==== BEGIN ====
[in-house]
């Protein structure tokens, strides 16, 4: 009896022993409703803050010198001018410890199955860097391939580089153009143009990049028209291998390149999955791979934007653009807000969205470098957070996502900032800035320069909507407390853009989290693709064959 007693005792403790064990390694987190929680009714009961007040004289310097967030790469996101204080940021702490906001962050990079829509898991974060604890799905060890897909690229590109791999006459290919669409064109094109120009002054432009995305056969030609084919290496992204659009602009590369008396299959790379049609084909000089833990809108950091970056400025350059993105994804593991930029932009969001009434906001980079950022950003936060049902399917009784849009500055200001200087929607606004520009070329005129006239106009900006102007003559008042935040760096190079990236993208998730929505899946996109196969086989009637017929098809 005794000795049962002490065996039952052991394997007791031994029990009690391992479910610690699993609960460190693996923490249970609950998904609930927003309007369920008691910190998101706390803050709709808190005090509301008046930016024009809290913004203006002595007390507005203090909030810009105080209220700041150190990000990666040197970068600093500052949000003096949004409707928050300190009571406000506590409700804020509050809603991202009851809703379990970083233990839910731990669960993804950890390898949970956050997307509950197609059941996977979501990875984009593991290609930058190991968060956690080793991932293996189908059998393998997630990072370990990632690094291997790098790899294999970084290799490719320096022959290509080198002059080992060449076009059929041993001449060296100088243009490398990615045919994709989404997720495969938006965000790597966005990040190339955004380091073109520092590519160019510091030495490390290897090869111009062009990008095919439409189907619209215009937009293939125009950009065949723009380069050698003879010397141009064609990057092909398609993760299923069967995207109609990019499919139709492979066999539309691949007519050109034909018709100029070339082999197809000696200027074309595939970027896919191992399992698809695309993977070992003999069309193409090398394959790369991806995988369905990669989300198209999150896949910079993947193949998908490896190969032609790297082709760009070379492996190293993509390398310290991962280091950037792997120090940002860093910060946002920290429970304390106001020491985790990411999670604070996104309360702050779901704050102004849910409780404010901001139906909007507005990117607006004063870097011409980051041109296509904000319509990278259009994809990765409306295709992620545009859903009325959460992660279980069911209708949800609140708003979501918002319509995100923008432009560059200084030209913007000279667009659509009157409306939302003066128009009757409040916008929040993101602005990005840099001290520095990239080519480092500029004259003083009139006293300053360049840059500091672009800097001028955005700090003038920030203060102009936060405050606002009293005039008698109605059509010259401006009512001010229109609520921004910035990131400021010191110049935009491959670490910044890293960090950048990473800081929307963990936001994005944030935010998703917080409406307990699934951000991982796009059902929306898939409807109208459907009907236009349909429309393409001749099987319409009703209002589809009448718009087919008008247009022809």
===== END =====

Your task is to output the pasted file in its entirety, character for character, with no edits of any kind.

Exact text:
[in-house]
């Protein structure tokens, strides 16, 4: 009896022993409703803050010198001018410890199955860097391939580089153009143009990049028209291998390149999955791979934007653009807000969205470098957070996502900032800035320069909507407390853009989290693709064959 007693005792403790064990390694987190929680009714009961007040004289310097967030790469996101204080940021702490906001962050990079829509898991974060604890799905060890897909690229590109791999006459290919669409064109094109120009002054432009995305056969030609084919290496992204659009602009590369008396299959790379049609084909000089833990809108950091970056400025350059993105994804593991930029932009969001009434906001980079950022950003936060049902399917009784849009500055200001200087929607606004520009070329005129006239106009900006102007003559008042935040760096190079990236993208998730929505899946996109196969086989009637017929098809 005794000795049962002490065996039952052991394997007791031994029990009690391992479910610690699993609960460190693996923490249970609950998904609930927003309007369920008691910190998101706390803050709709808190005090509301008046930016024009809290913004203006002595007390507005203090909030810009105080209220700041150190990000990666040197970068600093500052949000003096949004409707928050300190009571406000506590409700804020509050809603991202009851809703379990970083233990839910731990669960993804950890390898949970956050997307509950197609059941996977979501990875984009593991290609930058190991968060956690080793991932293996189908059998393998997630990072370990990632690094291997790098790899294999970084290799490719320096022959290509080198002059080992060449076009059929041993001449060296100088243009490398990615045919994709989404997720495969938006965000790597966005990040190339955004380091073109520092590519160019510091030495490390290897090869111009062009990008095919439409189907619209215009937009293939125009950009065949723009380069050698003879010397141009064609990057092909398609993760299923069967995207109609990019499919139709492979066999539309691949007519050109034909018709100029070339082999197809000696200027074309595939970027896919191992399992698809695309993977070992003999069309193409090398394959790369991806995988369905990669989300198209999150896949910079993947193949998908490896190969032609790297082709760009070379492996190293993509390398310290991962280091950037792997120090940002860093910060946002920290429970304390106001020491985790990411999670604070996104309360702050779901704050102004849910409780404010901001139906909007507005990117607006004063870097011409980051041109296509904000319509990278259009994809990765409306295709992620545009859903009325959460992660279980069911209708949800609140708003979501918002319509995100923008432009560059200084030209913007000279667009659509009157409306939302003066128009009757409040916008929040993101602005990005840099001290520095990239080519480092500029004259003083009139006293300053360049840059500091672009800097001028955005700090003038920030203060102009936060405050606002009293005039008698109605059509010259401006009512001010229109609520921004910035990131400021010191110049935009491959670490910044890293960090950048990473800081929307963990936001994005944030935010998703917080409406307990699934951000991982796009059902929306898939409807109208459907009907236009349909429309393409001749099987319409009703209002589809009448718009087919008008247009022809």